What should be clear is that bond traders desperately need something to shake up their conviction in either direction. The fact that technical forces have overwhelmed some of the most impressive economic data in recent memory supports the cliche that the “good news is already priced in.” To wit, Citigroup Inc.’s U.S. Economic Surprise Index is close to the lowest since early June after edging up for most of the first three months of the year as bond yields increased. Still, the prospect of an economic recovery remains very much a matter of when, not if, so a few stronger- or weaker-than-expected reports here and there don’t truly move the needle.
The Federal Reserve’s decision next week probably won’t provide much in the way of new information, either. However, the central bank’s preferred inflation gauge, the core personal consumption expenditure index, comes out two days later, with the median estimate in a Bloomberg survey pointing to 1.8% annual growth. A notably higher or lower reading could provide a jolt, given that it has remained below 2% for much of the post-2008 period and policy makers appear determined to change that.
As for the Bloomberg News report on Thursday that President Joe Biden will propose raising the capital gains rate to 39.6% for those earning $1 million or more, up from the current base rate of 20%: Treasuries took it mostly in stride. Longer-term yields dropped by about two basis points in the immediate aftermath as stocks tumbled from near-record levels. But raising revenue like this was always part of the administration’s plan. It’s shouldn’t come as a surprise that fiscal policy will be more restrained than it was during the heights of the coronavirus crisis.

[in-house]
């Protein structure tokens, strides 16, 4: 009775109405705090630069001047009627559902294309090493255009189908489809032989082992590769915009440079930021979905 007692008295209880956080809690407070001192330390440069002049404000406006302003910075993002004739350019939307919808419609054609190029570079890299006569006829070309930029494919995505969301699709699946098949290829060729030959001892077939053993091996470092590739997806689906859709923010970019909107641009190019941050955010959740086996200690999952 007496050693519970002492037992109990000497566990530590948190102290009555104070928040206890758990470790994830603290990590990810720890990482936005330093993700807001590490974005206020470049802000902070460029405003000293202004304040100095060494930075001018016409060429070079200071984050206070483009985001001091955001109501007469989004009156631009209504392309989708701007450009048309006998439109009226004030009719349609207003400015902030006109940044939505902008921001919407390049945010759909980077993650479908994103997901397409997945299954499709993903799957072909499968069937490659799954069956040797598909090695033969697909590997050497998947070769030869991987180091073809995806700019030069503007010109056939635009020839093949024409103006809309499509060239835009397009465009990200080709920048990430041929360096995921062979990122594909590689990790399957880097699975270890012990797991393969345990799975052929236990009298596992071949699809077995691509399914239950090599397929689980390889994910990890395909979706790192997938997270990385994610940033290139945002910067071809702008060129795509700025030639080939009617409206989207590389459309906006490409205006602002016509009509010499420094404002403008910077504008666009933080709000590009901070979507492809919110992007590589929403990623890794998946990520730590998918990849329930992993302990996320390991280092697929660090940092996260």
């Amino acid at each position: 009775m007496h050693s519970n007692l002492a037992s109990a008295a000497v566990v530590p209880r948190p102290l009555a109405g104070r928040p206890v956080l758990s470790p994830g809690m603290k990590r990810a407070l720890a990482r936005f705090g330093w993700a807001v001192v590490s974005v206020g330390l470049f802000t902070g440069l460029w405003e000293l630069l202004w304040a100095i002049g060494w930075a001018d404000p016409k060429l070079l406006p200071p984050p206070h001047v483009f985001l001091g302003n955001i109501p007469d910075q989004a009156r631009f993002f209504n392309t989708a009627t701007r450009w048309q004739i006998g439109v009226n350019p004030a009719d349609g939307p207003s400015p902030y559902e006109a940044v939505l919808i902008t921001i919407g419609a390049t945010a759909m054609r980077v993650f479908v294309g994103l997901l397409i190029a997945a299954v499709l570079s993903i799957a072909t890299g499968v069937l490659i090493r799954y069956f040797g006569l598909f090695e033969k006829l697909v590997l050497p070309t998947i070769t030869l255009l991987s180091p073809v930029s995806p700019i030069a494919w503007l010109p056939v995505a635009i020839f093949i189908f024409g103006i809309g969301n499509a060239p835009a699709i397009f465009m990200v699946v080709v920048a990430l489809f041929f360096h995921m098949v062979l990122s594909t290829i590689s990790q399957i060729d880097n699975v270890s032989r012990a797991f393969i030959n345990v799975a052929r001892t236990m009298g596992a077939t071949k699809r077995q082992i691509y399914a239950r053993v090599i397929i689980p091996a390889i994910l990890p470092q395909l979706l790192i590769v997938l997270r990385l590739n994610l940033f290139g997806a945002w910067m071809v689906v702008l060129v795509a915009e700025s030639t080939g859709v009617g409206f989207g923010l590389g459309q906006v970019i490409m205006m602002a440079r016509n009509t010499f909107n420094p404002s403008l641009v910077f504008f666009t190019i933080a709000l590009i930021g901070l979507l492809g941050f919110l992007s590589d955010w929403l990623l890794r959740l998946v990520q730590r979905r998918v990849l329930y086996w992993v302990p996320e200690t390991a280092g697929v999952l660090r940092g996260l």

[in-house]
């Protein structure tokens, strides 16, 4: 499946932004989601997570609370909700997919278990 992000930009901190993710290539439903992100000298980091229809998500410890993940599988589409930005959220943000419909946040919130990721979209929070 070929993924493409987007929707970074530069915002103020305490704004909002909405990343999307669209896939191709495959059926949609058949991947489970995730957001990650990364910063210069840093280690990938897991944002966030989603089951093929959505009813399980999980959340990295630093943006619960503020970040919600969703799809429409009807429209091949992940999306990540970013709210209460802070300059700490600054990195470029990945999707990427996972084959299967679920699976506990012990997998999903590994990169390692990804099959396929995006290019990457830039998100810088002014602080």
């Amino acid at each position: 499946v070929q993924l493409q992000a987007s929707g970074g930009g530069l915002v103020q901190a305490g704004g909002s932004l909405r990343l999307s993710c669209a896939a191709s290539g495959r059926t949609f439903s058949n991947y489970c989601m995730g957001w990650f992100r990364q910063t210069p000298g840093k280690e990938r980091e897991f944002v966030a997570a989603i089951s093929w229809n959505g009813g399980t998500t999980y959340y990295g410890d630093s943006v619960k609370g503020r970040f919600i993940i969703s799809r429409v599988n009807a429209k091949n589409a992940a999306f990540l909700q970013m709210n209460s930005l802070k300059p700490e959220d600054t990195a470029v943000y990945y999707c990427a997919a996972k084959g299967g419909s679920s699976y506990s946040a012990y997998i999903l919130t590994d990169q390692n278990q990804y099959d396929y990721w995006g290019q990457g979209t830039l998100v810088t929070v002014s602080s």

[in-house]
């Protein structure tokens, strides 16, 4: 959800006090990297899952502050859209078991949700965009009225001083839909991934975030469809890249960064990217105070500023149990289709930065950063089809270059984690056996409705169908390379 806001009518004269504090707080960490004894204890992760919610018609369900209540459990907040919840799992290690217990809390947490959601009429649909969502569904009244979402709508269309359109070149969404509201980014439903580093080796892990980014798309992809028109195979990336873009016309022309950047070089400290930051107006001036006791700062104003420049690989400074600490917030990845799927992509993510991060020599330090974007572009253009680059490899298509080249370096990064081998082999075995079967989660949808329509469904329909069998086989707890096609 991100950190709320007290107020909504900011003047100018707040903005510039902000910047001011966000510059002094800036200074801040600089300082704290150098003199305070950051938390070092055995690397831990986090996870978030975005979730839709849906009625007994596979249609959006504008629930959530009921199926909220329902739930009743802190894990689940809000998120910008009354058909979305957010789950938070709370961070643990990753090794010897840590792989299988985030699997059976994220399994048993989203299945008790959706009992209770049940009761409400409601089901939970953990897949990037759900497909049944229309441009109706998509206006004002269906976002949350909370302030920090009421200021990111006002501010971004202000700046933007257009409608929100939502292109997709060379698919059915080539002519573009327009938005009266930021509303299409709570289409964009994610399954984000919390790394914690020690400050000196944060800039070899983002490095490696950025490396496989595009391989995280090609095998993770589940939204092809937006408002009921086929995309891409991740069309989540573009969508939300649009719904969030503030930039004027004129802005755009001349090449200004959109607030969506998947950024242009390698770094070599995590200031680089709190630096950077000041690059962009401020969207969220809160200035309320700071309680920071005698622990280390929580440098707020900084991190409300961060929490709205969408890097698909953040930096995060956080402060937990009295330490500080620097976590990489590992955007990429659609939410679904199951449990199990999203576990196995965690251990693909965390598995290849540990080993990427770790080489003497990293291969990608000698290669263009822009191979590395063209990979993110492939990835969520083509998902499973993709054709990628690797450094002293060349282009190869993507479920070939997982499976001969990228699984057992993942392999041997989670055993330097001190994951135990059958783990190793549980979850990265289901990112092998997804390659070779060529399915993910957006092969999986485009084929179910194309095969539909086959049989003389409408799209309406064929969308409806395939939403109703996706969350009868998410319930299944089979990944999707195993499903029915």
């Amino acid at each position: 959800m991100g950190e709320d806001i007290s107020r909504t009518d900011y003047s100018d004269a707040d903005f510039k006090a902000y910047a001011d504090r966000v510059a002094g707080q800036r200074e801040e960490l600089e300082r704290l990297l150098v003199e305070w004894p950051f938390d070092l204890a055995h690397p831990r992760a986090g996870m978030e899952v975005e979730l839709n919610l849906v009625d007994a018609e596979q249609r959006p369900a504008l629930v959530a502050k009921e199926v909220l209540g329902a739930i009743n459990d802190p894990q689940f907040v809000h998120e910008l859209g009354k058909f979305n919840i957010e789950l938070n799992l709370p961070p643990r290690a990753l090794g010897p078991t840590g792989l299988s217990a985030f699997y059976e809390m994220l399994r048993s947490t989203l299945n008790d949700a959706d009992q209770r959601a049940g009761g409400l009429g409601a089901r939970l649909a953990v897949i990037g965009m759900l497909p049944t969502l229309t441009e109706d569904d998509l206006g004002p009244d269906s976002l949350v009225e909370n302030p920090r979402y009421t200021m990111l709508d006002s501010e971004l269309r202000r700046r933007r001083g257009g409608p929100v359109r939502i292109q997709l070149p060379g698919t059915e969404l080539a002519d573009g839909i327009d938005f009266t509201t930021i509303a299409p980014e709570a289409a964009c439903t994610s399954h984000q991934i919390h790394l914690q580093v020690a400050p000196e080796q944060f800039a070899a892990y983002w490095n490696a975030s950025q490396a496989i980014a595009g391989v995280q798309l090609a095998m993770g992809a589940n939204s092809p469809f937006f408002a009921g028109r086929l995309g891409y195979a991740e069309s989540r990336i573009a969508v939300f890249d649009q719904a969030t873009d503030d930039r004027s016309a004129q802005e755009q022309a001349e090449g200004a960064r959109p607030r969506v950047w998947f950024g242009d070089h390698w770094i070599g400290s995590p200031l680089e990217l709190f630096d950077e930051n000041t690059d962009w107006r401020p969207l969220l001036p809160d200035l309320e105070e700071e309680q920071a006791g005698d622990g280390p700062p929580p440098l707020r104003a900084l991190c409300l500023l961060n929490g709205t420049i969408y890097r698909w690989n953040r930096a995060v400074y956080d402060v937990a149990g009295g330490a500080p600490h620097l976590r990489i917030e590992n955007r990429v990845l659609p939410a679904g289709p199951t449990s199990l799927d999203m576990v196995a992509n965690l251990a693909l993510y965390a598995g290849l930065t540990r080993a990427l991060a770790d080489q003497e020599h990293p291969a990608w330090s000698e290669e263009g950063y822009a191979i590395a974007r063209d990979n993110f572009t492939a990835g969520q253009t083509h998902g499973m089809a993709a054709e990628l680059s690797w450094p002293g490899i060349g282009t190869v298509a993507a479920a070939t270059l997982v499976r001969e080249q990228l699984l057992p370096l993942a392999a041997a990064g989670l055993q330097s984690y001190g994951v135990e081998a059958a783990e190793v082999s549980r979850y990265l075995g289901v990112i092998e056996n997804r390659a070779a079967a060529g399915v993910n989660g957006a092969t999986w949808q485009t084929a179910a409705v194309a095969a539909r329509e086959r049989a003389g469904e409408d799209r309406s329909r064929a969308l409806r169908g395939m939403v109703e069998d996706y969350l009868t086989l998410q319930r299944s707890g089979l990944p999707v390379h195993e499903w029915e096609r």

Put together, Treasuries are at a crossroads. After Democrats won both U.S. Senate runoff elections in Georgia and 10-year yields broke through 1%, I wrote that bond traders still needed to determine whether more moderate party members would go along with a large fiscal stimulus plan (they did) and whether the U.S. could ramp up its vaccine rollout (it did). That rightfully pushed yields higher in a hurry. But I also noted that once the country was mostly through the pandemic, the administration might impose stricter regulations and higher taxes on wealthy Americans and corporations. Both are starting to happen, from the Securities and Exchange Commission’s accounting crackdown on blank-check companies to the capital gains proposal.
All told, it’s tempting to say Treasuries can’t advance much more from here, choosing to believe that the coming recovery can justify a 10-year yield well above its current level, which pre-Covid would have been close to a record low. But “the little rally that could” just keeps chugging along.
This column does not necessarily reflect the opinion of the editorial board or Bloomberg LP and its owners.
Brian Chappatta is a Bloomberg Opinion columnist covering debt markets. He previously covered bonds for Bloomberg News. He is also a CFA charterholder.